Rosa Parks and the Montgomery Bus Boycott
Since the earliest of times African Americans have been denied their rights. Finally when having enough of this discrimination they started a movement in 1955 that would soon be called the civil rights movement. This was initially triggered by the death of a young African American boy at the age of fourteen named Emmett Till. All of which would initiate a new era in the American quest for freedom and equality of all people. Starting with Rosa Parks and the Montgomery Bus Boycott which fanned the flames ignited by civil rights activists into the fires of the civil rights revolution.
It all started when the seed planted in Rosa's mind from this insight grew as she did leading her to join the NAACP in December of 1943 and grow into part of the Civil Rights Movement soon after. (timelines.com) “She worked as the secretary of the Montgomery chapter, later saying, "I was the only woman there, and they needed a secretary, and I was too timid to say no," working under E.D. Nixon. But before joining the NAACP Rosa Parks worked as the chapter's youth adviser. She worked with the organization's state president, Edgar Daniel Nixon, “… to mobilize a voter registration drive in Montgomery.” Rosa Parks was also elected secretary of the Montgomery branch that same year until 1957 as stated in timelines.com in an article titled Rosa Parks joins NAACP and becomes active in Civil Rights Movement.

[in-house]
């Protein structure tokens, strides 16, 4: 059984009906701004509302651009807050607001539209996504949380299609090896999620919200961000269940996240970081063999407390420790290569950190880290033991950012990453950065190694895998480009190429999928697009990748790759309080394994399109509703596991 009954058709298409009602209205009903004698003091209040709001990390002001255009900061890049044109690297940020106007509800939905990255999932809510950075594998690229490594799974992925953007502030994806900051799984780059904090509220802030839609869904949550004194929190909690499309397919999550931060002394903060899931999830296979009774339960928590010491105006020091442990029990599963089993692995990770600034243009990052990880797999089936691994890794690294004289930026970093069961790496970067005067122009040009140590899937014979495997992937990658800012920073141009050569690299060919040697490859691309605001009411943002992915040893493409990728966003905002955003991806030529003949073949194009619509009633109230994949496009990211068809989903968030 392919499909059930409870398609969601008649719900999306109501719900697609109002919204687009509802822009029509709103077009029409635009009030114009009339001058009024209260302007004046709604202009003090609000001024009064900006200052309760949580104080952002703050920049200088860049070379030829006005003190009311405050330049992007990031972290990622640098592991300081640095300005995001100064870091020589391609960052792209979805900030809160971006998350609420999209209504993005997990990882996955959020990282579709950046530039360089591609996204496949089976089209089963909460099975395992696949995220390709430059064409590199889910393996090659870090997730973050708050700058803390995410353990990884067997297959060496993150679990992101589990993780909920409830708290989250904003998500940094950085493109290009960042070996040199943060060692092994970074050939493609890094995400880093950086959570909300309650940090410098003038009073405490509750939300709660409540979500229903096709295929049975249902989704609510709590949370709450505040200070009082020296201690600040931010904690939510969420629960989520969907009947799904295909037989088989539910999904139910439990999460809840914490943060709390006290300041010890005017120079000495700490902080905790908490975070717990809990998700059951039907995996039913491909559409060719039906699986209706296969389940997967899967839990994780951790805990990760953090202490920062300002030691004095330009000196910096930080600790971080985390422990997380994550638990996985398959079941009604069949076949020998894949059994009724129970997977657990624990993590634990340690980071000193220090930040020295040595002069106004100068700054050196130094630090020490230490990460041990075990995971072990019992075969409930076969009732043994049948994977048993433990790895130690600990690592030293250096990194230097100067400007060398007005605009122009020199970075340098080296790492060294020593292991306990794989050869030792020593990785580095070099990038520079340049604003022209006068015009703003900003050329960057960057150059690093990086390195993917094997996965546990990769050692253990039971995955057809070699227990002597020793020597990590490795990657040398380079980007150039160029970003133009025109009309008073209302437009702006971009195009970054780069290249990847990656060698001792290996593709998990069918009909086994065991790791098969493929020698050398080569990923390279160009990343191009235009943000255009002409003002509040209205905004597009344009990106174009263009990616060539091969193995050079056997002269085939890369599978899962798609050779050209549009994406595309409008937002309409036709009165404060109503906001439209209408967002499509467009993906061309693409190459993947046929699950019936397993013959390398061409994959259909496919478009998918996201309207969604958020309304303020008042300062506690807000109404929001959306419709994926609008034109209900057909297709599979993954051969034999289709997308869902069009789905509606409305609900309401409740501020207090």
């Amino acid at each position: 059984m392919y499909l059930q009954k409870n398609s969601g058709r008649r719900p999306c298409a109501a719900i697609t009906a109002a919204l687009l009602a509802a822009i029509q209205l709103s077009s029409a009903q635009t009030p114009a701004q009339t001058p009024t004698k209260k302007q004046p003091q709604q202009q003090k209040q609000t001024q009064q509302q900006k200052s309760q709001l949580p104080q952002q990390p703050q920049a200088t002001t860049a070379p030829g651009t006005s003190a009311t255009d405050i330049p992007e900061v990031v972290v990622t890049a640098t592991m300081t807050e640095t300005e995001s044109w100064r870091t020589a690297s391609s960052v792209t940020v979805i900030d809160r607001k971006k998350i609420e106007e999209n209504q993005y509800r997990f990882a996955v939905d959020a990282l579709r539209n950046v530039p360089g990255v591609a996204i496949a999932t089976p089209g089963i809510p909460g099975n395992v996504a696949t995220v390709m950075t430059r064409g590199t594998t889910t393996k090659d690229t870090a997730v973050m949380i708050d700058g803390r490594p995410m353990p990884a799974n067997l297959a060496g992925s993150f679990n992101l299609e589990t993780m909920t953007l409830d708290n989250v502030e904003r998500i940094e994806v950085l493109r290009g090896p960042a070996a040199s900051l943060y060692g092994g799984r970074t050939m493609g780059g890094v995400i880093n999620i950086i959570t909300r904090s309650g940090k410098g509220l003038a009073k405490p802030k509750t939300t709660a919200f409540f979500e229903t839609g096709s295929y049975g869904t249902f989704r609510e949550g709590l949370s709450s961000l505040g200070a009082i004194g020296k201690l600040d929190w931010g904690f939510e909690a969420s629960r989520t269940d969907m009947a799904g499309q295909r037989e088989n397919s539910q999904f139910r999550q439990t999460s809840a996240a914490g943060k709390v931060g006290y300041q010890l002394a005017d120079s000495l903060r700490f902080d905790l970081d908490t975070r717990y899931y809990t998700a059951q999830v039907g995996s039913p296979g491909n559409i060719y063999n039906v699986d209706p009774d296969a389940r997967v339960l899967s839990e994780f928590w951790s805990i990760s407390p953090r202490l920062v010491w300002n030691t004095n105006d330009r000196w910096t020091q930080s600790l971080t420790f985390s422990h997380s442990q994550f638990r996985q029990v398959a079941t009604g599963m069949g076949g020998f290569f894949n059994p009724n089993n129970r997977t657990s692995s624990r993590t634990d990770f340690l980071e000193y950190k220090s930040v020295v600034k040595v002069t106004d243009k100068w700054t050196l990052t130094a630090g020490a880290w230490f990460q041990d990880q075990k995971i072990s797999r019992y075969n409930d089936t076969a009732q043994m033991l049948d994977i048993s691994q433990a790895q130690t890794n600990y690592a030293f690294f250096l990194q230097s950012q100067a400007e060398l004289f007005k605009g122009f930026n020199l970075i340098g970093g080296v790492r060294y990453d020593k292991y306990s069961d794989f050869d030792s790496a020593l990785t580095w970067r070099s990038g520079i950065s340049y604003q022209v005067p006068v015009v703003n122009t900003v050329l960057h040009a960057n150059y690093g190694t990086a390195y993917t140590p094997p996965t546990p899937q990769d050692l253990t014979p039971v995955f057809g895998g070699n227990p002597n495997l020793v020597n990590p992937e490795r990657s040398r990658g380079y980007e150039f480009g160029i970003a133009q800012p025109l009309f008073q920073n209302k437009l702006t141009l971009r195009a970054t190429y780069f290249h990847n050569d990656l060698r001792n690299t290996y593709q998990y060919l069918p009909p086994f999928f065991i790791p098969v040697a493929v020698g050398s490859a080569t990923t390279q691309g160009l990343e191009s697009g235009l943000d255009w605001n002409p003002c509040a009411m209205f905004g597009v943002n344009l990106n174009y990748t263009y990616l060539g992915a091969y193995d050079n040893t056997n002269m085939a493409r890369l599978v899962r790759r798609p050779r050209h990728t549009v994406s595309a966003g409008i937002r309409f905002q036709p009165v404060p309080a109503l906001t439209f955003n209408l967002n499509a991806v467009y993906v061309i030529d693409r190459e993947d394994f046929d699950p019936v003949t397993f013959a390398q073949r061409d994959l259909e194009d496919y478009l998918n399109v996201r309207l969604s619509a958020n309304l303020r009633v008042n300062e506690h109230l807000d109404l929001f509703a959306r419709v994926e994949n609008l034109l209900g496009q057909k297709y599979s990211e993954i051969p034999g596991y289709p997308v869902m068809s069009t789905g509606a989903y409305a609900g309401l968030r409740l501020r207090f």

“In the early 1950s Rosa Parks found work as a tailor's assistant at a department store, Montgomery Fair.” (timelines.com)Besides that Parks also had a part-time job as a seamstress for Virginia and Clifford Durr, a white liberal couple, they encouraged Parks in her civil rights work. Six months before her protest,”… Rosa Parks received a scholarship to attend a workshop on school integration for community leaders.” It was held at the Highlander Folk School in Monteagle, Tennessee, and Parks spent a while there before returning to Alabama....
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